Bruce Anderson’s designs are like something out of a modernist’s dreamscape: clean and simple to the extreme. For 20 years, Anderson, an interiors and renovation consultant, has been bringing his minimalistic approach to some of the city’s most luxurious spaces, including designing and installing all of the interior gardens at Encore when he served as the horticulture design director for Wynn Design & Development. It’s his latest project, though, that accentuates what Anderson is all about.
Last year, an investor looking to upstage an already impressive building commissioned Anderson to design three penthouses in the Residences at Mandarin Oriental. His company, Anderson Environmental Design, answered the call by creating a living work of art. This includes a pair of 4,000-square-foot units, each with three bedrooms and 3½ baths, as well as one 2,750-square-foot penthouse that has two bedrooms, 2½ baths and a den. All three were nothing but shells before Anderson was hired.
The project, which began in June 2013 and was presented earlier this year during the Kitchen & Bath Industry Show, was a dream come true for Anderson. “The owner basically let me do the unit the way I would do it if it were my place,” he says.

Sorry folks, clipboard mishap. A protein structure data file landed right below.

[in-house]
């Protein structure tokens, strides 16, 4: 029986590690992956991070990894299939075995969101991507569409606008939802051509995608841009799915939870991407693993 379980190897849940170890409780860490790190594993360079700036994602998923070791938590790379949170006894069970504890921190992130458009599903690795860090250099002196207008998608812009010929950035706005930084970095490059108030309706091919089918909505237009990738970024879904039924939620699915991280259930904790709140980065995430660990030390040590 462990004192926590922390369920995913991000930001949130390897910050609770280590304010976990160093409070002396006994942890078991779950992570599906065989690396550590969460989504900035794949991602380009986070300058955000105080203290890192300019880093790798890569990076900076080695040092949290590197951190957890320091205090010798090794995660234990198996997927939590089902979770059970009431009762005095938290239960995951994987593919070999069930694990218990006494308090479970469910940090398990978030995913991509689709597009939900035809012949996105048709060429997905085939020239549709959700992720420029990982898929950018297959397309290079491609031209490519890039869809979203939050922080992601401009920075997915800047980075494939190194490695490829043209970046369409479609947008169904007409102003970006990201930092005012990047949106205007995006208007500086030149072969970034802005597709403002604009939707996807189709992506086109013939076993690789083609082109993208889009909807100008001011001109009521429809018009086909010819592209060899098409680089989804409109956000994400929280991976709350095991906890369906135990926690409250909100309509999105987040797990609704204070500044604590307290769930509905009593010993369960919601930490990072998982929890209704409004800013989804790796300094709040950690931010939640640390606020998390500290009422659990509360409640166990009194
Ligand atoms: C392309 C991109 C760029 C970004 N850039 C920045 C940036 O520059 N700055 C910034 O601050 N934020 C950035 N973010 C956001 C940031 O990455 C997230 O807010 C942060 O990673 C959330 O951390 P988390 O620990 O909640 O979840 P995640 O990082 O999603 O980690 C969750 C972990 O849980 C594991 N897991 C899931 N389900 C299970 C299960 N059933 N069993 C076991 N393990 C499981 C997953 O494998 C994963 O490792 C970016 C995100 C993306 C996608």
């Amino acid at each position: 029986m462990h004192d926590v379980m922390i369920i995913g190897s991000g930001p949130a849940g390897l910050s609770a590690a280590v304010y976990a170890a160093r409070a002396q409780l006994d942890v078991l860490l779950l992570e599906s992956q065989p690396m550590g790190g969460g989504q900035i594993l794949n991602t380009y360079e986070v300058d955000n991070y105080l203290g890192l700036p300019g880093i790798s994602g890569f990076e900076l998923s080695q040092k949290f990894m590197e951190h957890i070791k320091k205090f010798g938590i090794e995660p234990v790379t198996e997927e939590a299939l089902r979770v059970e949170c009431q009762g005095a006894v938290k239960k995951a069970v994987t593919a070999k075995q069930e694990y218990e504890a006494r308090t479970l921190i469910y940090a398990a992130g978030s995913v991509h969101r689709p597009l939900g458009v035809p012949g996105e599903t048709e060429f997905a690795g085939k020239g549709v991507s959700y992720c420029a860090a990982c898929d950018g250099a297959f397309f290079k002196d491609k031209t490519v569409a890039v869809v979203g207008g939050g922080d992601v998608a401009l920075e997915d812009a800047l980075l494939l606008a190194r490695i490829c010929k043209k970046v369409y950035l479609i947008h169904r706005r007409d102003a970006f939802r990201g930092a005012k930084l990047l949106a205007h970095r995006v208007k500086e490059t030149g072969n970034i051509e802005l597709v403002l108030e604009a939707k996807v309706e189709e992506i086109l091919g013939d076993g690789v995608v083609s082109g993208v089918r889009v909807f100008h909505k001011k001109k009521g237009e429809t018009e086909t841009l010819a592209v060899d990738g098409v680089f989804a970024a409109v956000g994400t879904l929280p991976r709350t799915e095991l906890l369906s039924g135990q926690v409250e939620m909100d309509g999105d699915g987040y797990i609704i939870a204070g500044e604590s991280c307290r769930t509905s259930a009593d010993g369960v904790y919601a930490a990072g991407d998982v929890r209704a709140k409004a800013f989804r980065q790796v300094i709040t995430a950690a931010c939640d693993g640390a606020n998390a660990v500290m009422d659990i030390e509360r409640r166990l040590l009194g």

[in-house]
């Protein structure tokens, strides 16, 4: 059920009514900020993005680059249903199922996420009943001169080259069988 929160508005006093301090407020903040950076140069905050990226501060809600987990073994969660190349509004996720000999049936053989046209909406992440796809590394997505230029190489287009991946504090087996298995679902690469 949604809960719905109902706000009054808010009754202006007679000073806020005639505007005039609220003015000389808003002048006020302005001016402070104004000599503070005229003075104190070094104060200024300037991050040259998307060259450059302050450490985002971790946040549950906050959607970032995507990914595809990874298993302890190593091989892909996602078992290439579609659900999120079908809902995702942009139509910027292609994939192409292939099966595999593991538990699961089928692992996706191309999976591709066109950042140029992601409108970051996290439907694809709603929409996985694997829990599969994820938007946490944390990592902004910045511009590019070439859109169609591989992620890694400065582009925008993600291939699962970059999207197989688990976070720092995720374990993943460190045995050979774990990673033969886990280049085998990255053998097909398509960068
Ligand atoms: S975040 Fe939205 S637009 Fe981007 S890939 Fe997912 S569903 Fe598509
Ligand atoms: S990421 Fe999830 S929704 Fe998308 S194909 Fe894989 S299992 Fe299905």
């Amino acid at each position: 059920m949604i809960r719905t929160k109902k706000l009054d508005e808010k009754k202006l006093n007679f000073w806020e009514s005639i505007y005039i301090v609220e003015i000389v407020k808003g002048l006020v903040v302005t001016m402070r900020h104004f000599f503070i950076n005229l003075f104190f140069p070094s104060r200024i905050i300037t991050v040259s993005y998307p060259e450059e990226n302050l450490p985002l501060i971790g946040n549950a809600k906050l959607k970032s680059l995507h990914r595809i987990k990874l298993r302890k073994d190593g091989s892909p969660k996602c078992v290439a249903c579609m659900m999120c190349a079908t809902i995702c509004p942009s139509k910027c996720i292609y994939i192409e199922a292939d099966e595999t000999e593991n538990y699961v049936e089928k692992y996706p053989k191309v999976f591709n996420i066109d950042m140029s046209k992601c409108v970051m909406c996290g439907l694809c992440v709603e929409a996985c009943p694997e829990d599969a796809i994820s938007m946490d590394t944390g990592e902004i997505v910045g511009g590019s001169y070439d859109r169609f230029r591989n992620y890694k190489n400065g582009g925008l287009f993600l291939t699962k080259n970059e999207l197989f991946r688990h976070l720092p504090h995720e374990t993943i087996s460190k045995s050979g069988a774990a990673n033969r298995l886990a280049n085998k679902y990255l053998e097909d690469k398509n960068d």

Anderson was afforded even greater freedom when brands such as Roche Bobois, Sub-Zero and Wolf, and Kohler donated or significantly discounted all the furnishings and fixtures, including the granddaddy of all toilets: a remote-operated $7,000 Numi. (Yes, it has a name.) If getting unprecedented access to choose from the best of the best wasn’t enough, artists Peter Lik and Dale Chihuly and local photographer Stillman provided Anderson with works to use in the penthouses. (For the uninitiated: Lik is responsible for those intensely vivid landscape portraits found in his galleries around town such as at the Forum Shops at Caesars; Chihuly created the masterpiece glass sculpture “Fiori di Como” that hangs above Bellagio’s lobby.)
“I’m a very monochromatic designer,” he says. “I love grays and very simple, simple backgrounds. Then again, with the artwork and accessories, that’s where the place gets its punch.”
Looking at the stunning spaces Anderson has fashioned, it’s difficult to picture anyone actually living in them. Indeed, though, these are more than just showpieces: The 2,750-square-foot unit sold for $2.8 million, while one of the bigger units is being leased with the intent to purchase for $4.5 million. The final unit is on the market for the same price. AedLV.com